As the world’s largest temperature-controlled industrial real estate investment trust and logistics solutions provider, Lineage Logistics manages a global network of 400 facilities with more than 2 billion cubic feet of capacity across 19 countries in North America, Europe and Asia-Pacific.
The company is a key player in California’s vital food corridor supply system, providing cold storage for food destined for locations across the entire coastal area of the state.
Proper cold storage for food requires tremendous energy expenditure — energy that conventionally relies on enormous amounts of carbon-based fuels. However, as a signatory to The Climate Pledge — under which it has committed to achieving net-zero carbon by 2040 — Lineage is transitioning to more sustainable cold storage.
To that end, the company in late 2021 announced a partnership with PowerFlex, a national renewable energy infrastructure provider, to install a 3.3-megawatt solar array at its Colton Agua Mansa, California, facility. The array is paired with 460 kilowatts in capacity of two linear generators developed by Mainspring Energy.
Unlike engines or fuel cells, linear generators use a low-temperature reaction of fuel and air to convert motion directly into electricity through either chemical or thermal energy. Units can ramp usage up or down to maximize the efficiency of a building’s solar array, thereby generating optimal renewable power use and ensuring reliability. The result is both reduced grid dependency and lower operating costs. The combination allows the Colton facility to become the first within the company’s network to generate 100 percent of its energy consumption onsite, according Jesse Tootell, senior manager of energy analytics for Lineage.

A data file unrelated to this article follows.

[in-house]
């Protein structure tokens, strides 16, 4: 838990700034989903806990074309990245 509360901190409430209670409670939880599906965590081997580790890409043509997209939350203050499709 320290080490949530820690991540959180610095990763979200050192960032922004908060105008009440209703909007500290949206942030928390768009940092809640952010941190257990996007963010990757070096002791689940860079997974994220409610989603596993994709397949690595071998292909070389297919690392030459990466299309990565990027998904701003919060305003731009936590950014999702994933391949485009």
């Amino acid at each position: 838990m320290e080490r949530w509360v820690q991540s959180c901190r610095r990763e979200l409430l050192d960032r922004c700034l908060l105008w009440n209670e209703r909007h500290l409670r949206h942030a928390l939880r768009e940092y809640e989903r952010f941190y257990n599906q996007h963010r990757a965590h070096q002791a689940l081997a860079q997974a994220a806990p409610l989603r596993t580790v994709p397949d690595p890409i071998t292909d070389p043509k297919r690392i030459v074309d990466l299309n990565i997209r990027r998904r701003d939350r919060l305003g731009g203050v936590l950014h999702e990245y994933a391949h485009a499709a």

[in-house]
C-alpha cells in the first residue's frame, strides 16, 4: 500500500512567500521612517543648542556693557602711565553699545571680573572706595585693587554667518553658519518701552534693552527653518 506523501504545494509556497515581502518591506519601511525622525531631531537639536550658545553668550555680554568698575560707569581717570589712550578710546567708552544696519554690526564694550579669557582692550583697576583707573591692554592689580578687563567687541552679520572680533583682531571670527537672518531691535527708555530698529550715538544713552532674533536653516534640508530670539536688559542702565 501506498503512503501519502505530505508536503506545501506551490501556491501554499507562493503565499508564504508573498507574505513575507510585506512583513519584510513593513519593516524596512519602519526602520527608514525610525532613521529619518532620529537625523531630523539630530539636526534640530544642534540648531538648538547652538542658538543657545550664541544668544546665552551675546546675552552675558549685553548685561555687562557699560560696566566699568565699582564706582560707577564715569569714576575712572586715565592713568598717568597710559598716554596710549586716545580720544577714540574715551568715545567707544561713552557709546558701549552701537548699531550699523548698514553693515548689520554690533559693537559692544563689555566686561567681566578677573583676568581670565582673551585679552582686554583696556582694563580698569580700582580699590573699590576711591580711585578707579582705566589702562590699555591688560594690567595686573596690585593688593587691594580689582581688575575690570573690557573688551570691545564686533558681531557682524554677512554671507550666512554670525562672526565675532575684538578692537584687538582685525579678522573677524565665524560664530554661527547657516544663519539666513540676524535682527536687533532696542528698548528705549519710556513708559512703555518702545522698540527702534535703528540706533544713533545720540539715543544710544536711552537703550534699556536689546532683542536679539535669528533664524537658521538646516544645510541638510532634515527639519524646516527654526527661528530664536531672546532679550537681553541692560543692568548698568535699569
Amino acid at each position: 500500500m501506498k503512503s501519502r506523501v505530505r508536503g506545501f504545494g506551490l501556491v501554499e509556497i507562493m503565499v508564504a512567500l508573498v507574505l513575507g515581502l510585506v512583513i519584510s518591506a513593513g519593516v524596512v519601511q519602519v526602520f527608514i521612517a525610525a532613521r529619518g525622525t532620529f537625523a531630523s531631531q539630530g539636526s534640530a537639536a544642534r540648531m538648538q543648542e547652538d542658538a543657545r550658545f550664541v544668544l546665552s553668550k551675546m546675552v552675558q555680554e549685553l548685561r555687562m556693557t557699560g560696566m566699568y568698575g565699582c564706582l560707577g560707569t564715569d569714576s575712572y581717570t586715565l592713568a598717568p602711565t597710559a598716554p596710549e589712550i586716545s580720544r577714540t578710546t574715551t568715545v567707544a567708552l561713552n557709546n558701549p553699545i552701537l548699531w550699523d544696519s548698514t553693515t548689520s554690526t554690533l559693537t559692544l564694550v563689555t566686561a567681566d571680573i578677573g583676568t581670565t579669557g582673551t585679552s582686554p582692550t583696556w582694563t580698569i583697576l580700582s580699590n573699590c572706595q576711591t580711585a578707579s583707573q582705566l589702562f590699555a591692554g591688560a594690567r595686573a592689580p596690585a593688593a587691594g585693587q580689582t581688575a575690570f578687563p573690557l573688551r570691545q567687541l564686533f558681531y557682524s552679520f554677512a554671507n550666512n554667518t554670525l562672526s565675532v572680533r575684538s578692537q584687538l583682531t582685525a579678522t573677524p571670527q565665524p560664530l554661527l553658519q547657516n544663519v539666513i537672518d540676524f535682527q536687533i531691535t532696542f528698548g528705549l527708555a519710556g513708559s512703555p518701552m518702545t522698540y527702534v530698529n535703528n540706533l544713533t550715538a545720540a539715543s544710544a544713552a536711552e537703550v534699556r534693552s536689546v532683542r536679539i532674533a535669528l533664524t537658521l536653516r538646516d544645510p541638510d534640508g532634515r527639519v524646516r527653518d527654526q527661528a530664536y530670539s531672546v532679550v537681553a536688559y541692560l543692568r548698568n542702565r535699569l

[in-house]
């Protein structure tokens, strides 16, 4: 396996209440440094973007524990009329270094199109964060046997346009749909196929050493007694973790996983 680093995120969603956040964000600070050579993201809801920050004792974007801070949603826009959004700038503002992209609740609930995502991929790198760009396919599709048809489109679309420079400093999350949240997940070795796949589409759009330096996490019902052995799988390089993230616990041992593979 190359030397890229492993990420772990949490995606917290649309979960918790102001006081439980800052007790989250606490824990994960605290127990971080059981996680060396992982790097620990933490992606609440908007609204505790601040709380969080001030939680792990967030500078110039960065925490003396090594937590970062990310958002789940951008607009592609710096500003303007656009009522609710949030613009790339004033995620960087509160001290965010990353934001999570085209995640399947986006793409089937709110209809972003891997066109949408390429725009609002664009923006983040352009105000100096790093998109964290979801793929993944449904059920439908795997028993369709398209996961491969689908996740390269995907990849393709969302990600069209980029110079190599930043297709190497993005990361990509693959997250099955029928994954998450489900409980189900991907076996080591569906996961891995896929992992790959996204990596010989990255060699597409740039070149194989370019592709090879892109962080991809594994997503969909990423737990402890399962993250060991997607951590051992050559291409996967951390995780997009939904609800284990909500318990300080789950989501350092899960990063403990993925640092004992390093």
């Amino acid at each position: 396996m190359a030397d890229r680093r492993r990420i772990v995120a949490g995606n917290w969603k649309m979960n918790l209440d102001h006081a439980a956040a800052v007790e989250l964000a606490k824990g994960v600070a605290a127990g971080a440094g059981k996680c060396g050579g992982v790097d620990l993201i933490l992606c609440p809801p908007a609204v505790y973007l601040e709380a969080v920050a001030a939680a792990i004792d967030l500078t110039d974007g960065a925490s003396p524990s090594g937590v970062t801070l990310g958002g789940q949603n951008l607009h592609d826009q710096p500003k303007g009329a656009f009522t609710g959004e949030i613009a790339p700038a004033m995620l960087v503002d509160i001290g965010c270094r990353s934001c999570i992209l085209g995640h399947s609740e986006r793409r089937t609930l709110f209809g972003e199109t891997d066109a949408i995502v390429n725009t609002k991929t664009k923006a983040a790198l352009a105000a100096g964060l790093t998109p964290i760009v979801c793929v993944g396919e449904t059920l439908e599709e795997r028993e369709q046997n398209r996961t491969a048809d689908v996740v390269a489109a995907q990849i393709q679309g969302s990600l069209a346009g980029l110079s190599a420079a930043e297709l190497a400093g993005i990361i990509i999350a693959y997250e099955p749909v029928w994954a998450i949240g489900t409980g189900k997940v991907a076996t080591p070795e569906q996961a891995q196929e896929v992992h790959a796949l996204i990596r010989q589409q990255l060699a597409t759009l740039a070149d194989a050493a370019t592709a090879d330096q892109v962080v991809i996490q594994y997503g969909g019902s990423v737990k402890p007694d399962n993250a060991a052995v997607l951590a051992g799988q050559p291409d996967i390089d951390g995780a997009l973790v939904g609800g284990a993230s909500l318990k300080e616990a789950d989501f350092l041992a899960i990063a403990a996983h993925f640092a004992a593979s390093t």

We want to make sure that we’re doing our part to operate responsibly, with the lowest amount of energy possible and embracing new technologies.
“Our [main] operation at this site is cold storage, which uses a lot of energy. The buildings, infrastructure and the refrigeration system are using anywhere between 60 to 80 percent of the energy [generated] onsite. Between these two sources, solar and Mainspring, we can now generate more energy in a given year than we are going to use that year. So, we’re net producing energy, which is exciting,” Tootell said.
The Colton installation is among the first of its kind to integrate a linear generator with solar panels, and the first facility in the world with two linear generators. The installation includes 8,426 individual solar panels that will generate an estimated 5.4 million kilowatt-hours of clean energy annually.
“Typical generation types and an alternative for an onsite generation to solar and Mainspring would be something like a diesel generator; a less efficient natural gas generator. Wind is your other alternative if you have enough land,” Tootell said.
The Colton site, the second largest in Lineage’s network of temperature-controlled warehouses, was selected for this innovative installation because its location and its size enhanced the potential economic viability for this type of project, Tootell said.